Several women in Brazil have accused an internationally known self-proclaimed spiritual healer of sexually abusing them under pretext of trying to "cure" them of depression or other problems. The allegations against Joao Teixeira de Faria, 76, better known as "Joao de Deus" ("Joao of God") were made on the Globo Television network. A Dutch choreographer identified as Zahira Leeneke Maus and nine Brazilian women accused Faria of making them masturbate him or perform fellatio, which he insisted was the only way to transfer his "cleansing" energy to them. Maus also said Faria had raped her. The O Globo newspaper reported it had spoken to two other women who gave similar accounts. All the women said they were in their 30s when the alleged acts took place between 2010 and early this year in Faria's "spiritual hospital" in the town of Abadiania, close to the capital Brasilia. Faria's press service said "he vehemently rejects (allegations of) any improper practice during his treatments”. - AFP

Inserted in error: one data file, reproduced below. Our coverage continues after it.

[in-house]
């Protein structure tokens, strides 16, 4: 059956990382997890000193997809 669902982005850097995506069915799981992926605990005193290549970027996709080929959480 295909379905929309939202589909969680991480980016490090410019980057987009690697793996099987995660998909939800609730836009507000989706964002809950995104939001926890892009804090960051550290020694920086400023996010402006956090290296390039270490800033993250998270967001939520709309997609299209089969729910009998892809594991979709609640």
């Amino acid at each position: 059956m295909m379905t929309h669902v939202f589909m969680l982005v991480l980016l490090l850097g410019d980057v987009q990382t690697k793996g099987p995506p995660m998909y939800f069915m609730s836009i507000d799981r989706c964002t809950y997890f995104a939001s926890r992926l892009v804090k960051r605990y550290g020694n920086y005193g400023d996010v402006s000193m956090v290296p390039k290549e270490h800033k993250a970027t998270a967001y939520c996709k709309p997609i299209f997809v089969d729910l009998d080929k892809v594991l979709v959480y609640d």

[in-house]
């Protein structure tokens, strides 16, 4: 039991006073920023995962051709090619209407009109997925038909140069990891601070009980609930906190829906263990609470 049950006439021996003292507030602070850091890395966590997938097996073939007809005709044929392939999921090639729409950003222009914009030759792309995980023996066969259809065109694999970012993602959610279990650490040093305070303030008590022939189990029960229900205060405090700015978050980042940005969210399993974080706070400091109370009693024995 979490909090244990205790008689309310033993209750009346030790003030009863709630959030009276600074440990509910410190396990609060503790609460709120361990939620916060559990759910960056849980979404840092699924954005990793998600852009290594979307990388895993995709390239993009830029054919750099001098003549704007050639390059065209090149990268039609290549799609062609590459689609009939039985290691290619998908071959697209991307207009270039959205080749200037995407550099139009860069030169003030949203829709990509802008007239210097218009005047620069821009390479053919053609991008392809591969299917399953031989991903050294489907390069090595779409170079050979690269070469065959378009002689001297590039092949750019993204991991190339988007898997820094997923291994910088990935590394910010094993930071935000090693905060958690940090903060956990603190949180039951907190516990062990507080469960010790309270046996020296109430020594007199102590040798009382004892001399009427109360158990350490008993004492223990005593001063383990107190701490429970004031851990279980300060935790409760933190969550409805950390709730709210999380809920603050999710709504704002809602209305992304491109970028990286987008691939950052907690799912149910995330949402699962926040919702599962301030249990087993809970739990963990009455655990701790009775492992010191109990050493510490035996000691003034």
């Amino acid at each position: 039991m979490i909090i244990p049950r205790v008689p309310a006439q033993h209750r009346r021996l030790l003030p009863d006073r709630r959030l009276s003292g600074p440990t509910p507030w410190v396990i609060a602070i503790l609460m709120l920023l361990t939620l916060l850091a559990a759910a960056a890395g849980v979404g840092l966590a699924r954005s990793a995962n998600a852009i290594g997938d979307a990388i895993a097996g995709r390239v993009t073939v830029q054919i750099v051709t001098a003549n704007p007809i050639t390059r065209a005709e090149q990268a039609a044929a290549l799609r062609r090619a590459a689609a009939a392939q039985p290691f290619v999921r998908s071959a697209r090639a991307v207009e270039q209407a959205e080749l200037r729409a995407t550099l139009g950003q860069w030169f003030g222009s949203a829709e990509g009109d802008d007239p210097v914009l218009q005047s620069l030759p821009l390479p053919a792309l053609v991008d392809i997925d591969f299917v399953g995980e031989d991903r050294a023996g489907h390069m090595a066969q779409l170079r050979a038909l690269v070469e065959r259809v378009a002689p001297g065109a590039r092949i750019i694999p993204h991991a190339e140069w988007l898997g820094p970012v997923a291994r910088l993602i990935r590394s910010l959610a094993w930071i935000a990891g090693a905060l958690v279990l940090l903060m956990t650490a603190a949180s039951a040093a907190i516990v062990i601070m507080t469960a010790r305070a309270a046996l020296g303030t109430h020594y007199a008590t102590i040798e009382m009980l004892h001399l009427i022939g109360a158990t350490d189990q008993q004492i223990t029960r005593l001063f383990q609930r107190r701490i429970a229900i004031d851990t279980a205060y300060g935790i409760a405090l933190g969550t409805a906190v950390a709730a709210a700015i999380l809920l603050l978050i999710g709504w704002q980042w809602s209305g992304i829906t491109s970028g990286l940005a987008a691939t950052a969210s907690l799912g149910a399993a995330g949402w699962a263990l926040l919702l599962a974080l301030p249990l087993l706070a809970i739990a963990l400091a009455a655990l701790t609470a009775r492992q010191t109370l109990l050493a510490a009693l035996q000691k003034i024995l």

Slain monks beatified

The Catholic Church has beatified Algeria seven French monks and 12 other clergy killed during the country's civil war, the first ceremony of its kind in a Muslim nation. Papal envoy Cardinal Angelo Becciu read the official decree stating that the 19 men and women would "from now on be called blessed" at an event in the coastal city of Oran. About 1,200 people, including pilgrims, relatives and friends of the beatified, filled the Chapel of our Lady of Santa Cruz as the service was held under tight security. The 19 Roman Catholic clergy were killed between 1994 and 1996 as Algeria was in the grips of a decade-long civil war between government forces and Islamists that left up to 200,000 people dead. Those beatified included seven French Trappist monks, who were murdered after being kidnapped by gunmen from the Notre Dame de l'Atlas monastery in Tibhirine in 1996. – © The Daily Telegraph